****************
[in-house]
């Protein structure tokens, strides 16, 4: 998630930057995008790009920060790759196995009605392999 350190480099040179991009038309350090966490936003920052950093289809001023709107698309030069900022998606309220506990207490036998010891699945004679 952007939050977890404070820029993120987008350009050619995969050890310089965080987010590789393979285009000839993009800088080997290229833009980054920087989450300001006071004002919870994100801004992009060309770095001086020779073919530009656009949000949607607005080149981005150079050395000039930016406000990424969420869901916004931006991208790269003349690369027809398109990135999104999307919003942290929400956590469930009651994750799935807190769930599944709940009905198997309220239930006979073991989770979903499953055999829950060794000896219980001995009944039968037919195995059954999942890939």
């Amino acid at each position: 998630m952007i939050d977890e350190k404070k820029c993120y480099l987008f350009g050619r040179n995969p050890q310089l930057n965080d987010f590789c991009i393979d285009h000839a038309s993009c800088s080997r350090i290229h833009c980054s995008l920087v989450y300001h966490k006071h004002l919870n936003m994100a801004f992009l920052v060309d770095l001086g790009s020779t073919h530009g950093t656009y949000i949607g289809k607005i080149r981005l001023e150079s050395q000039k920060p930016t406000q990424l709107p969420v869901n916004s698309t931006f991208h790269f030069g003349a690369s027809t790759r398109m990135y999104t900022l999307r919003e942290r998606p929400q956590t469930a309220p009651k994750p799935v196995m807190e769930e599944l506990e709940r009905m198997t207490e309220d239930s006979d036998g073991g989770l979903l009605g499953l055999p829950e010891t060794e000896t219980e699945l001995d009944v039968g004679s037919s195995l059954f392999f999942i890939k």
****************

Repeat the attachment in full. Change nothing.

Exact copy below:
[in-house]
């Protein structure tokens, strides 16, 4: 998630930057995008790009920060790759196995009605392999 350190480099040179991009038309350090966490936003920052950093289809001023709107698309030069900022998606309220506990207490036998010891699945004679 952007939050977890404070820029993120987008350009050619995969050890310089965080987010590789393979285009000839993009800088080997290229833009980054920087989450300001006071004002919870994100801004992009060309770095001086020779073919530009656009949000949607607005080149981005150079050395000039930016406000990424969420869901916004931006991208790269003349690369027809398109990135999104999307919003942290929400956590469930009651994750799935807190769930599944709940009905198997309220239930006979073991989770979903499953055999829950060794000896219980001995009944039968037919195995059954999942890939």
């Amino acid at each position: 998630m952007i939050d977890e350190k404070k820029c993120y480099l987008f350009g050619r040179n995969p050890q310089l930057n965080d987010f590789c991009i393979d285009h000839a038309s993009c800088s080997r350090i290229h833009c980054s995008l920087v989450y300001h966490k006071h004002l919870n936003m994100a801004f992009l920052v060309d770095l001086g790009s020779t073919h530009g950093t656009y949000i949607g289809k607005i080149r981005l001023e150079s050395q000039k920060p930016t406000q990424l709107p969420v869901n916004s698309t931006f991208h790269f030069g003349a690369s027809t790759r398109m990135y999104t900022l999307r919003e942290r998606p929400q956590t469930a309220p009651k994750p799935v196995m807190e769930e599944l506990e709940r009905m198997t207490e309220d239930s006979d036998g073991g989770l979903l009605g499953l055999p829950e010891t060794e000896t219980e699945l001995d009944v039968g004679s037919s195995l059954f392999f999942i890939k």